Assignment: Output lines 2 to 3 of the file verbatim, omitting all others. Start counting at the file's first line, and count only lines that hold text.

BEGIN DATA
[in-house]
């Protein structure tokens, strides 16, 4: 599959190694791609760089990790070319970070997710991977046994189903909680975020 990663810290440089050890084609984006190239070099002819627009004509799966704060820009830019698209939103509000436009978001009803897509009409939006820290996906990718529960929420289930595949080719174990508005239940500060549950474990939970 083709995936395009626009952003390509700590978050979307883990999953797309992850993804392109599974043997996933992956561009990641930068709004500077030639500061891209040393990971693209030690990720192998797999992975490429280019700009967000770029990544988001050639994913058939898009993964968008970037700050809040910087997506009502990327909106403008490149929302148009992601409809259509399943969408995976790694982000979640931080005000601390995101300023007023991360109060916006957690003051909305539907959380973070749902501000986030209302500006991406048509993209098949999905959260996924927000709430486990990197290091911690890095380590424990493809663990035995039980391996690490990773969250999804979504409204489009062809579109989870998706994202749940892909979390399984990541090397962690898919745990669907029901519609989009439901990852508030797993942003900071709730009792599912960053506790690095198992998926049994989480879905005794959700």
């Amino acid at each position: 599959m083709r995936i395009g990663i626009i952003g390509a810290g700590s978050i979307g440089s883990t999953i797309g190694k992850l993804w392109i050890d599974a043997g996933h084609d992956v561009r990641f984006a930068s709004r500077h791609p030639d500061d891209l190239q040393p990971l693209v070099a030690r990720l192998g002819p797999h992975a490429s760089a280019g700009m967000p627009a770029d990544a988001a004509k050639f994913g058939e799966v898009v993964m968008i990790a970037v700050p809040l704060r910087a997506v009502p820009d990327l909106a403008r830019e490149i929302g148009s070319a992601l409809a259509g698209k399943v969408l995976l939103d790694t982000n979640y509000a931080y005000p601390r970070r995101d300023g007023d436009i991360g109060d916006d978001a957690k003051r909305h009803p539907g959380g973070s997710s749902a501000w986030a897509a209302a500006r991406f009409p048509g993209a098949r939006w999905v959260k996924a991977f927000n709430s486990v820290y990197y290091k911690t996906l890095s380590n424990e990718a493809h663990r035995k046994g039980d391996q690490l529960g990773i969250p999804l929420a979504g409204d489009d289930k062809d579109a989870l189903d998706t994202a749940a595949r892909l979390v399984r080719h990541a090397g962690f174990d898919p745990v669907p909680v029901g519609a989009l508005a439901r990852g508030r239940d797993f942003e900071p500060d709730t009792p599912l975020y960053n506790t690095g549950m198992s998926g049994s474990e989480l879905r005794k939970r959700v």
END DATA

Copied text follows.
């Protein structure tokens, strides 16, 4: 599959190694791609760089990790070319970070997710991977046994189903909680975020 990663810290440089050890084609984006190239070099002819627009004509799966704060820009830019698209939103509000436009978001009803897509009409939006820290996906990718529960929420289930595949080719174990508005239940500060549950474990939970 083709995936395009626009952003390509700590978050979307883990999953797309992850993804392109599974043997996933992956561009990641930068709004500077030639500061891209040393990971693209030690990720192998797999992975490429280019700009967000770029990544988001050639994913058939898009993964968008970037700050809040910087997506009502990327909106403008490149929302148009992601409809259509399943969408995976790694982000979640931080005000601390995101300023007023991360109060916006957690003051909305539907959380973070749902501000986030209302500006991406048509993209098949999905959260996924927000709430486990990197290091911690890095380590424990493809663990035995039980391996690490990773969250999804979504409204489009062809579109989870998706994202749940892909979390399984990541090397962690898919745990669907029901519609989009439901990852508030797993942003900071709730009792599912960053506790690095198992998926049994989480879905005794959700």
């Amino acid at each position: 599959m083709r995936i395009g990663i626009i952003g390509a810290g700590s978050i979307g440089s883990t999953i797309g190694k992850l993804w392109i050890d599974a043997g996933h084609d992956v561009r990641f984006a930068s709004r500077h791609p030639d500061d891209l190239q040393p990971l693209v070099a030690r990720l192998g002819p797999h992975a490429s760089a280019g700009m967000p627009a770029d990544a988001a004509k050639f994913g058939e799966v898009v993964m968008i990790a970037v700050p809040l704060r910087a997506v009502p820009d990327l909106a403008r830019e490149i929302g148009s070319a992601l409809a259509g698209k399943v969408l995976l939103d790694t982000n979640y509000a931080y005000p601390r970070r995101d300023g007023d436009i991360g109060d916006d978001a957690k003051r909305h009803p539907g959380g973070s997710s749902a501000w986030a897509a209302a500006r991406f009409p048509g993209a098949r939006w999905v959260k996924a991977f927000n709430s486990v820290y990197y290091k911690t996906l890095s380590n424990e990718a493809h663990r035995k046994g039980d391996q690490l529960g990773i969250p999804l929420a979504g409204d489009d289930k062809d579109a989870l189903d998706t994202a749940a595949r892909l979390v399984r080719h990541a090397g962690f174990d898919p745990v669907p909680v029901g519609a989009l508005a439901r990852g508030r239940d797993f942003e900071p500060d709730t009792p599912l975020y960053n506790t690095g549950m198992s998926g049994s474990e989480l879905r005794k939970r959700v």